It is time to start thinking about your garden this year and what you will grow. For many homesteaders and preppers, the garden is one of the main sources of the family’s food. It is important you spend some time planning out your garden so you can take advantage of every inch of space. If your land is limited, this is even more important. There are plenty of people who make the mistake of planting with no rhyme or reason and end up with very little food compared to those who could quadruple the harvest by spending some time thinking about what they will plant, where they will plant and how they can maximize space by following some unique tips and tricks.
What Should You Plant?
Most preppers have a rule of thumb when it comes to stockpiling food; only store what you eat! Your garden should follow that same guideline. You don’t want to waste space in the garden nor your valuable time and energy by planting things you don’t actually like to eat and your family doesn’t eat. Sometimes, as gardeners, it is easy to fall into this mindset that every gardener grows peppers or every garden must have spinach or radishes because they are super easy and quick to mature. Don’t fall into that trap. If you have no plans of ever actually eating those items, don’t plant them.
Now, if you happen to have a neighbor who loves spinach and manages to grow a plethora of strawberries that you simply don’t have room for, consider growing the spinach with the understanding you will trade it for strawberries. Some gardening pros will tell you it is best to focus on 10 crops. A variety of 10 vegetables is typically enough work for any gardener to handle. However, if you have a small army of kids and helpers and a lot of land, there is no reason you cannot expand your horizons a bits and live dangerously and plant 15 different crops.
Ideally, you want to focus the majority of your energy on crops that you can preserve the harvest to last year round. Unfortunately, things like cucumbers (unless pickling) and melons are simply not capable of being preserved. Limit those items in your garden. Eating them fresh is a lovely treat, but a single plant can produce enough for a growing season.
Planning the Garden
It isn’t time to start sowing your seeds yet. It is time to grab a piece of paper and a pencil and start sketching your garden. If you are dealing with limited space, this is absolutely essential. If you are dealing with a large space, you will appreciate condensing your plants into a smaller area if possible. This will save on watering, weeding and trying to keep pests to a minimum.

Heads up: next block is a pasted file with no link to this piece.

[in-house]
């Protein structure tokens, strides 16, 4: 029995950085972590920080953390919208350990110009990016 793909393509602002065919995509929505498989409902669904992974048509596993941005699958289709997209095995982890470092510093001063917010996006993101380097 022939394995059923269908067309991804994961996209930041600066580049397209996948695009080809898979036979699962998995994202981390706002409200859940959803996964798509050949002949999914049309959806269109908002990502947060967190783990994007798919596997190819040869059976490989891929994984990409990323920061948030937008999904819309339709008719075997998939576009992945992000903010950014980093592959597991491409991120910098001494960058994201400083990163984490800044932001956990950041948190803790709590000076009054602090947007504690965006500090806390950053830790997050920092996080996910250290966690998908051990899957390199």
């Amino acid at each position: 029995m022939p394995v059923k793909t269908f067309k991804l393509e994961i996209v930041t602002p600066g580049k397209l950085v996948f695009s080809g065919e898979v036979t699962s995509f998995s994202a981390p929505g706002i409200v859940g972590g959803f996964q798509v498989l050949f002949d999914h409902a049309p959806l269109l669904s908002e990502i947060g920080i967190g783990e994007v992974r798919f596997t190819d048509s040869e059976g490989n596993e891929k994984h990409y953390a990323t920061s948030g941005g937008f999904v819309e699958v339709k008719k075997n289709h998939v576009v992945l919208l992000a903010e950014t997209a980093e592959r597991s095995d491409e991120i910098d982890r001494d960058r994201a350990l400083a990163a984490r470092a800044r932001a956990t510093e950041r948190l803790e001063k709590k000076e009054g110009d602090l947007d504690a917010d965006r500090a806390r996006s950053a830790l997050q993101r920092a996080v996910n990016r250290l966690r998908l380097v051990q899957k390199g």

First of all, you will want to do some research about companion planting. Certain plants love each other and do well when planted near each other. For instance, peas produce nitrogen. Tomatoes love nitrogen. By planting the two near each other, you can use your peas to feed your tomatoes without the need for fertilizer. If you are using tomato cages, your peas can borrow them in the spring to use as a trellis. By the time the tomatoes start to grow, your peas will be coming to the end of their growing season and the tomatoes will have plenty of room.
Another very common method of planting the garden staples, corn, peas and squash is something the Native Americans used call the â€œthree sistersâ€ planting method. Plant your corn a foot apart or thereabouts as directed and then place a pea plant in between each corn plant. Place a squash plant at the end of a couple of rows and allow them all to grow. The corn will provide shade for the cool-loving peas as well as the sturdy stalks for the peas to vine around. The squash will cover the ground below, keeping down weeds and acting as a mulch by keeping the moisture in the ground. You are getting 3 crops all in one space.
There is also something called recession planting. Plant your cool weather plants early and harvest them just in time to put pepper, tomato and other warm-weather plants in the ground. You are using the same space, but getting two different crops.
Space Saving Techniques
Don’t limit your garden based on the size of your land. You can take advantage of these tricks to saving space in the garden so you can have a bountiful harvest. Get creative and you are sure to come up with some of your own ideas.
- Go up! Use sturdy trellises to grow crops like cucumbers and melons that tend to spread across the garden floor. Your veggies will be off the ground making them less prone to pests and water rot. They also have a better shape and more uniform color when one side is not lying on the ground.
- Use gutters attached to a sturdy fence or the south-facing side of your barn or shed to grow shallow-root crops. Herbs grow great in these as do spinach, shallots and a variety of other veggies.
- Grow tomato plants upside down. You can use one of those hangers you see at the store, or use an old 2-liter soda bottle. Cut off the bottom, fill it with dirt and stick the tomato plant in what used to be the top of the bottle. Hang the bottle in a sunny area using heavy-duty fishing wire and watch your plants blossom.
- Container gardening is another way to grow vegetables on your patio, deck or even in your window sill. Container gardening is a desirable option and limits the amount of weeding while conserving water. Nearly anything can be used as a container. Check your scrap pile and see what you can put together.
We are currently working on creating an interactive planting calendar, we should be up and running within a few weeks. Subscribe to our newsletter to receive updates of when it will be available. In the meantime, donâ€™t forget to check out our Planting Zone Map.